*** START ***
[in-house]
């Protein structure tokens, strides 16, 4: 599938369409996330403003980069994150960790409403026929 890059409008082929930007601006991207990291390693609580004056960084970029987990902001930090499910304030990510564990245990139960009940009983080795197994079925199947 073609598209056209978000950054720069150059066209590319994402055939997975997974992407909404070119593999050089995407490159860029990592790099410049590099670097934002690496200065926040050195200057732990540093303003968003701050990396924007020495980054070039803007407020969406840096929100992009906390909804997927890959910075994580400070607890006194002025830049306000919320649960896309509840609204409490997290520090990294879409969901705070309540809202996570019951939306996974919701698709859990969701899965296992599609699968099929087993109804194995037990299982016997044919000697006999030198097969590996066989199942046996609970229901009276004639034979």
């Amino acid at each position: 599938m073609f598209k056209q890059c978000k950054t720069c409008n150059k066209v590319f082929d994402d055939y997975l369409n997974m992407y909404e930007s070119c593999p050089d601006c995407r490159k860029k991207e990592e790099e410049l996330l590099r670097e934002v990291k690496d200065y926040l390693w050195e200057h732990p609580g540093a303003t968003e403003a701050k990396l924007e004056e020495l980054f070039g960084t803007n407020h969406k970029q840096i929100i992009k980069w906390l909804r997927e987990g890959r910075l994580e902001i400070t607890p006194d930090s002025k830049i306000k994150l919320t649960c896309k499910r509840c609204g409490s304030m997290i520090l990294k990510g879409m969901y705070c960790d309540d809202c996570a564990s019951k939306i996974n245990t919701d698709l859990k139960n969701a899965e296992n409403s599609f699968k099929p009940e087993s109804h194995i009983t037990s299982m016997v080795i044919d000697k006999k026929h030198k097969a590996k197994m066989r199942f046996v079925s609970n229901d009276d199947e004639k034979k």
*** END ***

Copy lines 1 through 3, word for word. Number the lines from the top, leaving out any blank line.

[in-house]
């Protein structure tokens, strides 16, 4: 599938369409996330403003980069994150960790409403026929 890059409008082929930007601006991207990291390693609580004056960084970029987990902001930090499910304030990510564990245990139960009940009983080795197994079925199947 073609598209056209978000950054720069150059066209590319994402055939997975997974992407909404070119593999050089995407490159860029990592790099410049590099670097934002690496200065926040050195200057732990540093303003968003701050990396924007020495980054070039803007407020969406840096929100992009906390909804997927890959910075994580400070607890006194002025830049306000919320649960896309509840609204409490997290520090990294879409969901705070309540809202996570019951939306996974919701698709859990969701899965296992599609699968099929087993109804194995037990299982016997044919000697006999030198097969590996066989199942046996609970229901009276004639034979």
């Amino acid at each position: 599938m073609f598209k056209q890059c978000k950054t720069c409008n150059k066209v590319f082929d994402d055939y997975l369409n997974m992407y909404e930007s070119c593999p050089d601006c995407r490159k860029k991207e990592e790099e410049l996330l590099r670097e934002v990291k690496d200065y926040l390693w050195e200057h732990p609580g540093a303003t968003e403003a701050k990396l924007e004056e020495l980054f070039g960084t803007n407020h969406k970029q840096i929100i992009k980069w906390l909804r997927e987990g890959r910075l994580e902001i400070t607890p006194d930090s002025k830049i306000k994150l919320t649960c896309k499910r509840c609204g409490s304030m997290i520090l990294k990510g879409m969901y705070c960790d309540d809202c996570a564990s019951k939306i996974n245990t919701d698709l859990k139960n969701a899965e296992n409403s599609f699968k099929p009940e087993s109804h194995i009983t037990s299982m016997v080795i044919d000697k006999k026929h030198k097969a590996k197994m066989r199942f046996v079925s609970n229901d009276d199947e004639k034979k």